Some experts said it appeared calculated to signal a new, robust approach to relations with China.

China reacted sternly to the Taiwan call, suggesting that it shows Trump’s inexperience.

Trump sent two Twitter messages Sunday that echoed his campaign-stump blasts against China.

“Did China ask us if it was OK to devalue their currency (making it hard for our companies to compete), heavily tax our products going into their country (the U.S. doesn’t tax them) or to build a massive military complex in the middle of the South China Sea?” he asked. “I don’t think so!”

The United States does impose a tax on Chinese goods — 2.9 percent for non-farm goods and 2.5 percent for agricultural products.

Some of the GOP’s most ardent Taiwan proponents are playing active roles in Trump’s transition team, and others in the conservative foreign policy community see a historic opportunity to reset relations with Taiwan and reposition it as a more strategic ally in East Asia.

Several leading members of Trump’s transition team are considered hawkish on China and friendly toward Taiwan, including incoming chief of staff Reince Priebus.

Indeed, advisers explicitly warned last month that relations with China were in for a shake-up.

In an article for Foreign Policy magazine titled “Donald Trump’s Peace Through Strength Vision for the Asia-Pacific,” Peter Navarro and Alexander Gray described Taiwan as a “beacon of democracy in Asia” and complained that its treatment by the Obama administration was “egregious.”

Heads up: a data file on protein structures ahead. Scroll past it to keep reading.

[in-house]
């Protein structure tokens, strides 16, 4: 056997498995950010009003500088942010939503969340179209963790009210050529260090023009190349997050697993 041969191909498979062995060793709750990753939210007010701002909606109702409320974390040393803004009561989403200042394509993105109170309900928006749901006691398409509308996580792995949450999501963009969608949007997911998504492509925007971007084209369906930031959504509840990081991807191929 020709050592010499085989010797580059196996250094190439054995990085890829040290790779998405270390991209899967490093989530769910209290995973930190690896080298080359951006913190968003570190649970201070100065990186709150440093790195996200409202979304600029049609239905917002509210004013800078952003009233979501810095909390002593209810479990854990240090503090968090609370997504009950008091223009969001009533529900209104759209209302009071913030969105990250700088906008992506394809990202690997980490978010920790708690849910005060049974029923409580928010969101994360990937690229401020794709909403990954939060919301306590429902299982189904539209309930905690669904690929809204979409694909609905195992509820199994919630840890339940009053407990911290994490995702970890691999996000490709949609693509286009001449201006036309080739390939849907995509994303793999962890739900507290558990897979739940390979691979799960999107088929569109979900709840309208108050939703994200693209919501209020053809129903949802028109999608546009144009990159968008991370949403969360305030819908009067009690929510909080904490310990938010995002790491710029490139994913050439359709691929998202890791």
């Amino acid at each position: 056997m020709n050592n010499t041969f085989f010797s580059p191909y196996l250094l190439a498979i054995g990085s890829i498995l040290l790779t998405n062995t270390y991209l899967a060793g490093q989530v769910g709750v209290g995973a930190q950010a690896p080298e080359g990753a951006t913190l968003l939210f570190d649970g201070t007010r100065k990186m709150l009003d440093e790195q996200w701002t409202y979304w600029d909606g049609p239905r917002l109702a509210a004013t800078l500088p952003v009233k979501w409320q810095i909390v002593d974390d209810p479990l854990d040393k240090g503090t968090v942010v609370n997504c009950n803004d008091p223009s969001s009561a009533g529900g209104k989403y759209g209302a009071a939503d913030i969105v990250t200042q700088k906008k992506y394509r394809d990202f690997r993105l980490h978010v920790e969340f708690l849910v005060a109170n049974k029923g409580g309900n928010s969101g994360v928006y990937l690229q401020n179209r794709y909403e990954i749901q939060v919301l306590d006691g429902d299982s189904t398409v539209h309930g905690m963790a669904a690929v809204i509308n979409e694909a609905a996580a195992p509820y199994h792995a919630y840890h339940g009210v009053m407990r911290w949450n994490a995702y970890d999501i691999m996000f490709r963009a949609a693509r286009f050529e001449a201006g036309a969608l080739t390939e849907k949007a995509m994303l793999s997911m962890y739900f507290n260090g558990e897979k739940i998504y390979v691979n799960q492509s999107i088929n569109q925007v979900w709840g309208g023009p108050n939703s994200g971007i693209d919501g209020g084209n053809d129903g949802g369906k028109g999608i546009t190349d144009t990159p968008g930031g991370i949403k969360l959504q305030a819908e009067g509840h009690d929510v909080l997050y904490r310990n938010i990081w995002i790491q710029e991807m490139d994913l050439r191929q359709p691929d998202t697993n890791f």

The article, flagged to China experts as a significant policy blueprint, described Taiwan as “the most militarily vulnerable U.S. partner anywhere in the world” and called for a comprehensive arms deal to help it defend itself against China.

Friday’s phone appears to be the first sign of a recalibration by a future Trump administration, experts say.

It was planned weeks ahead by staffers and Taiwan specialists on both sides, according to people familiar with the plans.

Immediately after Trump won the Nov. 8 election, his staffers compiled a list of foreign leaders with whom to arrange calls. “Very early on, Taiwan was on that list,” said Stephen Yates, a national security official during the presidency of George W. Bush and an expert on China and Taiwan. “Once the call was scheduled, I was told that there was a briefing for President-elect Trump. They knew that there would be reaction and potential blowback.”

Tsai’s office said she had told Trump during the phone call that she hoped the United States “would continue to support more opportunities for Taiwan to participate in international issues.”

Tsai will have sympathetic ears in the White House. Priebus visited Taiwan with a Republican delegation in 2011 and in October 2015, meeting Tsai before she was elected president. Taiwan Foreign Minister David Lee called him a friend of Taiwan and said his appointment as Trump’s chief of staff was “good news” for the island, according to local news media.

Edward J. Feulner, a longtime former president of the Heritage Foundation, has for decades cultivated extensive ties with Taiwan and is serving as an adviser to Trump’s transition team.

At the Republican National Convention in July, Trump’s allies inserted a little-noticed phrase into the party’s platform reaffirming support for six key assurances to Taiwan made by President Ronald Reagan in 1982 — a priority for the Taiwan government. Also written into the 2016 platform was tougher language about China than had been in the party’s platform in its previous iteration four years ago.